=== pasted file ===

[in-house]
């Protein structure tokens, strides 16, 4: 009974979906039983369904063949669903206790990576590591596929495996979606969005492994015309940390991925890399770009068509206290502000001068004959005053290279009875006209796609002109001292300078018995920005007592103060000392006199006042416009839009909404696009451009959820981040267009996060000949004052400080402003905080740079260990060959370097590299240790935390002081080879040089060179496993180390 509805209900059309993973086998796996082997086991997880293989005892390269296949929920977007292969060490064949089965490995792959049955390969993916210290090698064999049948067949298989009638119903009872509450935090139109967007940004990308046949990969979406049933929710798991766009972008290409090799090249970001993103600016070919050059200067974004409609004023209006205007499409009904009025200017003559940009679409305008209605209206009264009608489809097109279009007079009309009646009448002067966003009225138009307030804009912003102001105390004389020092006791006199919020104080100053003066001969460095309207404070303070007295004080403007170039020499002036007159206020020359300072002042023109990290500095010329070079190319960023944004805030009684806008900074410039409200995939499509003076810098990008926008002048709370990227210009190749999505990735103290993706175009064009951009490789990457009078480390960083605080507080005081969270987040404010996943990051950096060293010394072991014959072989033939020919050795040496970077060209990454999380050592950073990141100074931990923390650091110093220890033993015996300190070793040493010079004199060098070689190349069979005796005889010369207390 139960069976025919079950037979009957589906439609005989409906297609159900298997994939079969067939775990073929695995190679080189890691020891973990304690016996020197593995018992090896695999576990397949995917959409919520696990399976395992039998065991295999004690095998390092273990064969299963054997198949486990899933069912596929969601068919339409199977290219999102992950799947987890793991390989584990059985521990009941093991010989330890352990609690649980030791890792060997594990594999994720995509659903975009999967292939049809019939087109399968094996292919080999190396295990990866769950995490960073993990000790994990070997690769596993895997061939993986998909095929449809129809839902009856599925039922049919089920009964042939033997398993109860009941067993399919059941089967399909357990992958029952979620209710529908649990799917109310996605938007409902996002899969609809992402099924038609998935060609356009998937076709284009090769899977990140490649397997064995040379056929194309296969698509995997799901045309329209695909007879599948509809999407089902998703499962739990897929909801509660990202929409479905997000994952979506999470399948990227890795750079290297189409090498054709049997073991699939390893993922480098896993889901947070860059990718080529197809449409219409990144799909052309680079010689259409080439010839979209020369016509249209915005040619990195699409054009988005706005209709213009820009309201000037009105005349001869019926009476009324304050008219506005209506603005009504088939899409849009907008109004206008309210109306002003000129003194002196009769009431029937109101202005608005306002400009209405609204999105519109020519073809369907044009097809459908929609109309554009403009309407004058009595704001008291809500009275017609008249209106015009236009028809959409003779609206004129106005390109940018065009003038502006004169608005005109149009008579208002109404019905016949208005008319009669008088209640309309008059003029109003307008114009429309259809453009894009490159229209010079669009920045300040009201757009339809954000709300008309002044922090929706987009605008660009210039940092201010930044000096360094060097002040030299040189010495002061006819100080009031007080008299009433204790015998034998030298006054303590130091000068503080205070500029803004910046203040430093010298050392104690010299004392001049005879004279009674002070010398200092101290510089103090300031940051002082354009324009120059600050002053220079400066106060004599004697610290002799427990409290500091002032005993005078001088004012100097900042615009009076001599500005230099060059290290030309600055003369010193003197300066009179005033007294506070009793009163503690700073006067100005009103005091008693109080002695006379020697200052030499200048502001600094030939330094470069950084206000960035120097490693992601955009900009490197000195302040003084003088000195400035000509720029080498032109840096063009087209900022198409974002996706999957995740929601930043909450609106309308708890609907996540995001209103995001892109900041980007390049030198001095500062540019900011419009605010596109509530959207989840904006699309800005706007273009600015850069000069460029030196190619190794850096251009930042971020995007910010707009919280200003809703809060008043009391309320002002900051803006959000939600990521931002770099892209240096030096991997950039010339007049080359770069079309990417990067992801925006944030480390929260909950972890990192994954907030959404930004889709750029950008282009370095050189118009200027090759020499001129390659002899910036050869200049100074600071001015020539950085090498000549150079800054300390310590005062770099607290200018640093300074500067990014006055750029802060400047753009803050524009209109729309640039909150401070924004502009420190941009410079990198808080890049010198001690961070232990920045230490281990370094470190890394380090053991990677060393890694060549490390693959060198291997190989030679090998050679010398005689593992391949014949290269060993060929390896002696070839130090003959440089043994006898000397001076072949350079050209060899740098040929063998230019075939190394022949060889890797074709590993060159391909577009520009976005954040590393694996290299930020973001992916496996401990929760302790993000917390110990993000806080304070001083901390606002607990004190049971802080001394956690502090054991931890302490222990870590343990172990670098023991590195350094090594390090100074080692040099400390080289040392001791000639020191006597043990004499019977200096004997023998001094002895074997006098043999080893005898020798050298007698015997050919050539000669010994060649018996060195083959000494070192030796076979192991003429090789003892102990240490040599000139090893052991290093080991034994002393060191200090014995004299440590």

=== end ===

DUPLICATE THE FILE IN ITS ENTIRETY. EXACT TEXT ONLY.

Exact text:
[in-house]
């Protein structure tokens, strides 16, 4: 009974979906039983369904063949669903206790990576590591596929495996979606969005492994015309940390991925890399770009068509206290502000001068004959005053290279009875006209796609002109001292300078018995920005007592103060000392006199006042416009839009909404696009451009959820981040267009996060000949004052400080402003905080740079260990060959370097590299240790935390002081080879040089060179496993180390 509805209900059309993973086998796996082997086991997880293989005892390269296949929920977007292969060490064949089965490995792959049955390969993916210290090698064999049948067949298989009638119903009872509450935090139109967007940004990308046949990969979406049933929710798991766009972008290409090799090249970001993103600016070919050059200067974004409609004023209006205007499409009904009025200017003559940009679409305008209605209206009264009608489809097109279009007079009309009646009448002067966003009225138009307030804009912003102001105390004389020092006791006199919020104080100053003066001969460095309207404070303070007295004080403007170039020499002036007159206020020359300072002042023109990290500095010329070079190319960023944004805030009684806008900074410039409200995939499509003076810098990008926008002048709370990227210009190749999505990735103290993706175009064009951009490789990457009078480390960083605080507080005081969270987040404010996943990051950096060293010394072991014959072989033939020919050795040496970077060209990454999380050592950073990141100074931990923390650091110093220890033993015996300190070793040493010079004199060098070689190349069979005796005889010369207390 139960069976025919079950037979009957589906439609005989409906297609159900298997994939079969067939775990073929695995190679080189890691020891973990304690016996020197593995018992090896695999576990397949995917959409919520696990399976395992039998065991295999004690095998390092273990064969299963054997198949486990899933069912596929969601068919339409199977290219999102992950799947987890793991390989584990059985521990009941093991010989330890352990609690649980030791890792060997594990594999994720995509659903975009999967292939049809019939087109399968094996292919080999190396295990990866769950995490960073993990000790994990070997690769596993895997061939993986998909095929449809129809839902009856599925039922049919089920009964042939033997398993109860009941067993399919059941089967399909357990992958029952979620209710529908649990799917109310996605938007409902996002899969609809992402099924038609998935060609356009998937076709284009090769899977990140490649397997064995040379056929194309296969698509995997799901045309329209695909007879599948509809999407089902998703499962739990897929909801509660990202929409479905997000994952979506999470399948990227890795750079290297189409090498054709049997073991699939390893993922480098896993889901947070860059990718080529197809449409219409990144799909052309680079010689259409080439010839979209020369016509249209915005040619990195699409054009988005706005209709213009820009309201000037009105005349001869019926009476009324304050008219506005209506603005009504088939899409849009907008109004206008309210109306002003000129003194002196009769009431029937109101202005608005306002400009209405609204999105519109020519073809369907044009097809459908929609109309554009403009309407004058009595704001008291809500009275017609008249209106015009236009028809959409003779609206004129106005390109940018065009003038502006004169608005005109149009008579208002109404019905016949208005008319009669008088209640309309008059003029109003307008114009429309259809453009894009490159229209010079669009920045300040009201757009339809954000709300008309002044922090929706987009605008660009210039940092201010930044000096360094060097002040030299040189010495002061006819100080009031007080008299009433204790015998034998030298006054303590130091000068503080205070500029803004910046203040430093010298050392104690010299004392001049005879004279009674002070010398200092101290510089103090300031940051002082354009324009120059600050002053220079400066106060004599004697610290002799427990409290500091002032005993005078001088004012100097900042615009009076001599500005230099060059290290030309600055003369010193003197300066009179005033007294506070009793009163503690700073006067100005009103005091008693109080002695006379020697200052030499200048502001600094030939330094470069950084206000960035120097490693992601955009900009490197000195302040003084003088000195400035000509720029080498032109840096063009087209900022198409974002996706999957995740929601930043909450609106309308708890609907996540995001209103995001892109900041980007390049030198001095500062540019900011419009605010596109509530959207989840904006699309800005706007273009600015850069000069460029030196190619190794850096251009930042971020995007910010707009919280200003809703809060008043009391309320002002900051803006959000939600990521931002770099892209240096030096991997950039010339007049080359770069079309990417990067992801925006944030480390929260909950972890990192994954907030959404930004889709750029950008282009370095050189118009200027090759020499001129390659002899910036050869200049100074600071001015020539950085090498000549150079800054300390310590005062770099607290200018640093300074500067990014006055750029802060400047753009803050524009209109729309640039909150401070924004502009420190941009410079990198808080890049010198001690961070232990920045230490281990370094470190890394380090053991990677060393890694060549490390693959060198291997190989030679090998050679010398005689593992391949014949290269060993060929390896002696070839130090003959440089043994006898000397001076072949350079050209060899740098040929063998230019075939190394022949060889890797074709590993060159391909577009520009976005954040590393694996290299930020973001992916496996401990929760302790993000917390110990993000806080304070001083901390606002607990004190049971802080001394956690502090054991931890302490222990870590343990172990670098023991590195350094090594390090100074080692040099400390080289040392001791000639020191006597043990004499019977200096004997023998001094002895074997006098043999080893005898020798050298007698015997050919050539000669010994060649018996060195083959000494070192030796076979192991003429090789003892102990240490040599000139090893052991290093080991034994002393060191200090014995004299440590």